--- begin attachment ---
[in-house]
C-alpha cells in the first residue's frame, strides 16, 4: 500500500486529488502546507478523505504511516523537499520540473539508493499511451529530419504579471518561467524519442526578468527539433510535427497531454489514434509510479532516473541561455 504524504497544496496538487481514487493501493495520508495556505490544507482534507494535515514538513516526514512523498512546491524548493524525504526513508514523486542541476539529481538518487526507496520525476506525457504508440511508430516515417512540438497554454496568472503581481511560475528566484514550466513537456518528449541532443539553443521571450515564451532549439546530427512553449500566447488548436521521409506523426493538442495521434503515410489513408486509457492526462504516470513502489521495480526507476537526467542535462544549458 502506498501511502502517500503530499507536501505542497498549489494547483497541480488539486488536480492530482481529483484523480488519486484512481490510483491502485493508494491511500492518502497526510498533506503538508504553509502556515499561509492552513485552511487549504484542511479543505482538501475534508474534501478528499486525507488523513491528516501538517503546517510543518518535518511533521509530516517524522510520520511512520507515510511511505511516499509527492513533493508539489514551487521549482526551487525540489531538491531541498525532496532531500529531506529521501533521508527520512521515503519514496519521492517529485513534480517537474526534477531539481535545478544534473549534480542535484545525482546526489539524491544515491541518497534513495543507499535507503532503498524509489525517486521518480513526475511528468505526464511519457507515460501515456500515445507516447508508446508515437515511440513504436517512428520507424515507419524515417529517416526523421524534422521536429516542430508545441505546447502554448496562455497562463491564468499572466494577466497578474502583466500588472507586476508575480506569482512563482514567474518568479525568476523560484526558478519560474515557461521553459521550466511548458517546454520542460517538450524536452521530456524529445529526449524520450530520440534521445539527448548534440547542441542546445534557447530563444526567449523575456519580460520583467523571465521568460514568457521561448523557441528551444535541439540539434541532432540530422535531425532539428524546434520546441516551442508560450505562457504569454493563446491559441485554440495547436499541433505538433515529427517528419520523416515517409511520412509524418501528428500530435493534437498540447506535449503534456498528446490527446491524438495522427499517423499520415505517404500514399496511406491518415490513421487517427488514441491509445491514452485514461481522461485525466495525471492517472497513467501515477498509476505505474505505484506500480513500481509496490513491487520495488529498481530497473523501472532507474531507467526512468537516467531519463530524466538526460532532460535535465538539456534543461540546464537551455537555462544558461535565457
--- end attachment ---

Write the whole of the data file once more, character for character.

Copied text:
[in-house]
C-alpha cells in the first residue's frame, strides 16, 4: 500500500486529488502546507478523505504511516523537499520540473539508493499511451529530419504579471518561467524519442526578468527539433510535427497531454489514434509510479532516473541561455 504524504497544496496538487481514487493501493495520508495556505490544507482534507494535515514538513516526514512523498512546491524548493524525504526513508514523486542541476539529481538518487526507496520525476506525457504508440511508430516515417512540438497554454496568472503581481511560475528566484514550466513537456518528449541532443539553443521571450515564451532549439546530427512553449500566447488548436521521409506523426493538442495521434503515410489513408486509457492526462504516470513502489521495480526507476537526467542535462544549458 502506498501511502502517500503530499507536501505542497498549489494547483497541480488539486488536480492530482481529483484523480488519486484512481490510483491502485493508494491511500492518502497526510498533506503538508504553509502556515499561509492552513485552511487549504484542511479543505482538501475534508474534501478528499486525507488523513491528516501538517503546517510543518518535518511533521509530516517524522510520520511512520507515510511511505511516499509527492513533493508539489514551487521549482526551487525540489531538491531541498525532496532531500529531506529521501533521508527520512521515503519514496519521492517529485513534480517537474526534477531539481535545478544534473549534480542535484545525482546526489539524491544515491541518497534513495543507499535507503532503498524509489525517486521518480513526475511528468505526464511519457507515460501515456500515445507516447508508446508515437515511440513504436517512428520507424515507419524515417529517416526523421524534422521536429516542430508545441505546447502554448496562455497562463491564468499572466494577466497578474502583466500588472507586476508575480506569482512563482514567474518568479525568476523560484526558478519560474515557461521553459521550466511548458517546454520542460517538450524536452521530456524529445529526449524520450530520440534521445539527448548534440547542441542546445534557447530563444526567449523575456519580460520583467523571465521568460514568457521561448523557441528551444535541439540539434541532432540530422535531425532539428524546434520546441516551442508560450505562457504569454493563446491559441485554440495547436499541433505538433515529427517528419520523416515517409511520412509524418501528428500530435493534437498540447506535449503534456498528446490527446491524438495522427499517423499520415505517404500514399496511406491518415490513421487517427488514441491509445491514452485514461481522461485525466495525471492517472497513467501515477498509476505505474505505484506500480513500481509496490513491487520495488529498481530497473523501472532507474531507467526512468537516467531519463530524466538526460532532460535535465538539456534543461540546464537551455537555462544558461535565457